Department of Prime Minister of Cabinet. There’s a national policy around all this; they’ve got a strategy around cyber security. Worth a read because that’s where we’re going as a country, and your organisations all have a role to play in the country achieving its objectives, because it just takes one weak link, amongst the whole, to let the side down.

And I keep going; there’s the Police side of things linked back to SFO, but Police have some responsibilities there.

There’s protective security requirements; this is more for the geeky side. I mentioned the GCSB’s security manual; that’s the shoulds and musts. It’s hundreds and hundreds of pages; really leave it for your IT guys but it’s worth reading the summary, just to understand the responsibilities that are made.

You might not have to follow because you might fall outside the agency remit, but even if you do it’s still worth considering. There’s stuff that specific to sectors such as the IT board. I think they’ve changed their name to be a digital advisory board now.

There’s professional bodies, so That’s one of the bodies I’m a member of that’s basically membership for IT auditors around the world, and that drills down into the Cybersecurity Nexus; the CSX thing which is what I’ve been covering recently. You’ll have this on the website.

It’s just about risk management, the same as you cover any other topic. Understand your risks and you could put in this column of stuff against a whole bunch of other considerations, not just for cyber. Manage them, treat them, minimise them, transfer them.

Lots of insurance policies coming in now, be sceptical because you’ve kind of got to have controls to a certain level before you can be accepted as an insuree. You might have got to the point where you might not need the insurance, you might have already got your systems up to a point and then you accept the residual risk.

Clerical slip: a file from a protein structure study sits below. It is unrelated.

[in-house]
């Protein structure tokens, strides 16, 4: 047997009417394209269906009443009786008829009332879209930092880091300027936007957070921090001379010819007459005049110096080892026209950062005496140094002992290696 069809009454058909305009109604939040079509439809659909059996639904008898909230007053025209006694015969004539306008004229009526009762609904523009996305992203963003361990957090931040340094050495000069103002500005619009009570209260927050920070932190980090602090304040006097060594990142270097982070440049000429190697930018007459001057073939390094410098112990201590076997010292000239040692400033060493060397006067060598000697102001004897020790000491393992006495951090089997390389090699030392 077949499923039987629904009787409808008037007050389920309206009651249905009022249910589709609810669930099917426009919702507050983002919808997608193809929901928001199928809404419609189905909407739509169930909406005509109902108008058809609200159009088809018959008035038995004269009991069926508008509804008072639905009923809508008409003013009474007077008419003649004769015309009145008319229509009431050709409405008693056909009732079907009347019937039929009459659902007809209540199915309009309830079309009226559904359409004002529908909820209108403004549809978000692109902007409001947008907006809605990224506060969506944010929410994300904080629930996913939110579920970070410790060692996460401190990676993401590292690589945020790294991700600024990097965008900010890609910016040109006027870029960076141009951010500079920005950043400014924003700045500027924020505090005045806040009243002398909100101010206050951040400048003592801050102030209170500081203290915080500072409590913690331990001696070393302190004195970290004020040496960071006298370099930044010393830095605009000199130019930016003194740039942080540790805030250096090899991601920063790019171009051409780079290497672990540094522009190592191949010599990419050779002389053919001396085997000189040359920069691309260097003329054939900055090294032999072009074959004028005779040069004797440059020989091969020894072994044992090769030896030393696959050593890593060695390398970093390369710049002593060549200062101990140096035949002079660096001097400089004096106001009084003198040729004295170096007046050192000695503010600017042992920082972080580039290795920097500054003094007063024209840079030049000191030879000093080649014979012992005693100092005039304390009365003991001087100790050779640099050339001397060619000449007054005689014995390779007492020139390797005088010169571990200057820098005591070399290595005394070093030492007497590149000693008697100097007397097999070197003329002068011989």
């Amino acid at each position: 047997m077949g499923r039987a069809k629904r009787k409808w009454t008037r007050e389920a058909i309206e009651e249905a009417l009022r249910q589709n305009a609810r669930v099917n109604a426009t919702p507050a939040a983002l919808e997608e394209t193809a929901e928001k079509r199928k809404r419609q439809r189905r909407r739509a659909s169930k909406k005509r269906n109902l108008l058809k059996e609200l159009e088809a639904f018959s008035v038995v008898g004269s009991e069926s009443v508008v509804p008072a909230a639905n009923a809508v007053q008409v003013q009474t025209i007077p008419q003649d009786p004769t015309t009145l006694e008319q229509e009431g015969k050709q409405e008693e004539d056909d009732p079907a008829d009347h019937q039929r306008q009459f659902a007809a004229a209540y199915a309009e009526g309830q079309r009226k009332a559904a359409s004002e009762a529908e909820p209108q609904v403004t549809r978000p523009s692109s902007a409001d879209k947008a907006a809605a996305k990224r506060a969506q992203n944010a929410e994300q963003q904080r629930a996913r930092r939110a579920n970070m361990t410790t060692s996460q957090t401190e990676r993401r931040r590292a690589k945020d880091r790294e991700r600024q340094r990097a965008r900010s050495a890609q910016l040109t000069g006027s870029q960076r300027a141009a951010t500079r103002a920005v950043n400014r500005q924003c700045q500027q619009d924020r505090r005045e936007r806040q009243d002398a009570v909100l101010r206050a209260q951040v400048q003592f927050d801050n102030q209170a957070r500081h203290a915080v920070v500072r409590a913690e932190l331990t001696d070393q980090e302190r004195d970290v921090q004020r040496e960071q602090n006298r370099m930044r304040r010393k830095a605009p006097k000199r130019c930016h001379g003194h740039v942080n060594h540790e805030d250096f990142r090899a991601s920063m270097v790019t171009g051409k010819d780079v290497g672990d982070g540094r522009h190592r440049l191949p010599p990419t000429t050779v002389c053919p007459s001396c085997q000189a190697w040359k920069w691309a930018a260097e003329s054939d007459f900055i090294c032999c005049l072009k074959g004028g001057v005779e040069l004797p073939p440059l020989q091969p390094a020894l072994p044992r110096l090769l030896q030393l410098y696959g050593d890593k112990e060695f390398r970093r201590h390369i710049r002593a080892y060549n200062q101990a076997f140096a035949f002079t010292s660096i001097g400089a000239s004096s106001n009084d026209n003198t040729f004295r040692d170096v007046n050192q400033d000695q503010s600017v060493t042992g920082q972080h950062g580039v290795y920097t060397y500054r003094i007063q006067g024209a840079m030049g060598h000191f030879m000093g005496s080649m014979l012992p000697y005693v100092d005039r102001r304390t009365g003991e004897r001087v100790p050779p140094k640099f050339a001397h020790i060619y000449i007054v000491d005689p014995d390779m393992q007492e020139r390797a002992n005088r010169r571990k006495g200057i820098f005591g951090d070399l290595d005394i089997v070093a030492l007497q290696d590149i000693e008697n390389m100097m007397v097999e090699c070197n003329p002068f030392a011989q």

The basics really do make a difference. When you go to all those resources, and I really encourage you to do so, you’ll find so much more and it gives you hints and tips, and if you want your…what five things can I do, what nine things can I do. It’s got all that kind of thing; quizzes to test your knowledge and the like.

Just keep on improving, just learn more and more about this topic, and I’m going to stop. The next slides are basically, just going to focus on the future. It’s only going to get harder, so you really need to, if you feel a little bit behind on the topic, upskill yourself because it’s gonna get harder because we’re entering into huge investment.

There’s an arms race going on around artificial intelligence and machine learning, and those things can be harnessed back on us, but when you embrace them as an organisation which you will do over the next five to ten years, you’re gonna introduce a whole plethora of new risk into your business.